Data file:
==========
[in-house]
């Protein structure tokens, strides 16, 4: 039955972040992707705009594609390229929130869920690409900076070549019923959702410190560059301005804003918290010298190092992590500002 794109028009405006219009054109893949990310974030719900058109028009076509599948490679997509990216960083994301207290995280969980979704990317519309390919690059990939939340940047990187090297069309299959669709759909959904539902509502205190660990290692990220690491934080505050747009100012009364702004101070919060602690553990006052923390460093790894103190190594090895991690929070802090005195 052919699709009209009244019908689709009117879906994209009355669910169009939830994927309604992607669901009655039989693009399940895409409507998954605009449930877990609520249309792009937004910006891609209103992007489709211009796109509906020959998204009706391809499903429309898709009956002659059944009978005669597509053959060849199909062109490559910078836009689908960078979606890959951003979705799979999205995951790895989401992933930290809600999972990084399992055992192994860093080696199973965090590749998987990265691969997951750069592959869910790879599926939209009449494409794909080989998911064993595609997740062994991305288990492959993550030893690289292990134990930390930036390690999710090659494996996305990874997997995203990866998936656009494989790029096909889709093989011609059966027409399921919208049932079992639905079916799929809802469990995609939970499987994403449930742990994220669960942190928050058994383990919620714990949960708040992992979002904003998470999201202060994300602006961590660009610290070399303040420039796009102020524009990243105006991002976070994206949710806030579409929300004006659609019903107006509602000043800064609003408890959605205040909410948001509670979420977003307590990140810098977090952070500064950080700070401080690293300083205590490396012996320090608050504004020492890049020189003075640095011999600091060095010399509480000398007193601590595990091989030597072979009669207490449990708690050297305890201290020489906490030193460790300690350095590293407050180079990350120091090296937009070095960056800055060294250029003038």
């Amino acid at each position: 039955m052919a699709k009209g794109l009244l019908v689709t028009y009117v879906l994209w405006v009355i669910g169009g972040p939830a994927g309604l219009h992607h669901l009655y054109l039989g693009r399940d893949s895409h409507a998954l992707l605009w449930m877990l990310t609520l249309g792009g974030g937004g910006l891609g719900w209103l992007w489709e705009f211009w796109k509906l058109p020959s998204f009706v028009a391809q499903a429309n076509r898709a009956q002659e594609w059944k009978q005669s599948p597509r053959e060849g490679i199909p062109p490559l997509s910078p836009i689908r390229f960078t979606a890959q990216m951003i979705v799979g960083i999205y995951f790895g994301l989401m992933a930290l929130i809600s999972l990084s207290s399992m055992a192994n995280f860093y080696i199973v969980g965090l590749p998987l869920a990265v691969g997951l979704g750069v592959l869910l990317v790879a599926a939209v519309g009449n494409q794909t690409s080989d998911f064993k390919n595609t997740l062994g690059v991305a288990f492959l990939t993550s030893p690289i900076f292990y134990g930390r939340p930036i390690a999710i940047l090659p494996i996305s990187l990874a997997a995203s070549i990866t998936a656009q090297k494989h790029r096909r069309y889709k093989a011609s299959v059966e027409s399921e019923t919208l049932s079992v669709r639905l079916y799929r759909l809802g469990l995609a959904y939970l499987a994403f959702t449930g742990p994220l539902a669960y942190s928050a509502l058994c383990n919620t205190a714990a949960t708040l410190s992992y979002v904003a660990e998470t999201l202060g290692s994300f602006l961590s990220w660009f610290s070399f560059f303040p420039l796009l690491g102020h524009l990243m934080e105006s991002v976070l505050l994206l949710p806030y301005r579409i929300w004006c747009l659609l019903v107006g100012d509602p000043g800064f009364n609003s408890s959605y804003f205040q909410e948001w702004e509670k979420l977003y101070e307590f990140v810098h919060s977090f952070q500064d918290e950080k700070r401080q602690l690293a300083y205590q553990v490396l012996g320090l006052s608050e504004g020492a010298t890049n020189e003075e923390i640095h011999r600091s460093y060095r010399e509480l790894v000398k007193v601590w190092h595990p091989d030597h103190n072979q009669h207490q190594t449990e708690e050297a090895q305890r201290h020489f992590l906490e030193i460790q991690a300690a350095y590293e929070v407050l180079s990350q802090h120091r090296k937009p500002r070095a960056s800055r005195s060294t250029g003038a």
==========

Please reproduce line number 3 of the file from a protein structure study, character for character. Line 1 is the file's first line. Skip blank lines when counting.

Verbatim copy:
């Amino acid at each position: 039955m052919a699709k009209g794109l009244l019908v689709t028009y009117v879906l994209w405006v009355i669910g169009g972040p939830a994927g309604l219009h992607h669901l009655y054109l039989g693009r399940d893949s895409h409507a998954l992707l605009w449930m877990l990310t609520l249309g792009g974030g937004g910006l891609g719900w209103l992007w489709e705009f211009w796109k509906l058109p020959s998204f009706v028009a391809q499903a429309n076509r898709a009956q002659e594609w059944k009978q005669s599948p597509r053959e060849g490679i199909p062109p490559l997509s910078p836009i689908r390229f960078t979606a890959q990216m951003i979705v799979g960083i999205y995951f790895g994301l989401m992933a930290l929130i809600s999972l990084s207290s399992m055992a192994n995280f860093y080696i199973v969980g965090l590749p998987l869920a990265v691969g997951l979704g750069v592959l869910l990317v790879a599926a939209v519309g009449n494409q794909t690409s080989d998911f064993k390919n595609t997740l062994g690059v991305a288990f492959l990939t993550s030893p690289i900076f292990y134990g930390r939340p930036i390690a999710i940047l090659p494996i996305s990187l990874a997997a995203s070549i990866t998936a656009q090297k494989h790029r096909r069309y889709k093989a011609s299959v059966e027409s399921e019923t919208l049932s079992v669709r639905l079916y799929r759909l809802g469990l995609a959904y939970l499987a994403f959702t449930g742990p994220l539902a669960y942190s928050a509502l058994c383990n919620t205190a714990a949960t708040l410190s992992y979002v904003a660990e998470t999201l202060g290692s994300f602006l961590s990220w660009f610290s070399f560059f303040p420039l796009l690491g102020h524009l990243m934080e105006s991002v976070l505050l994206l949710p806030y301005r579409i929300w004006c747009l659609l019903v107006g100012d509602p000043g800064f009364n609003s408890s959605y804003f205040q909410e948001w702004e509670k979420l977003y101070e307590f990140v810098h919060s977090f952070q500064d918290e950080k700070r401080q602690l690293a300083y205590q553990v490396l012996g320090l006052s608050e504004g020492a010298t890049n020189e003075e923390i640095h011999r600091s460093y060095r010399e509480l790894v000398k007193v601590w190092h595990p091989d030597h103190n072979q009669h207490q190594t449990e708690e050297a090895q305890r201290h020489f992590l906490e030193i460790q991690a300690a350095y590293e929070v407050l180079s990350q802090h120091r090296k937009p500002r070095a960056s800055r005195s060294t250029g003038a």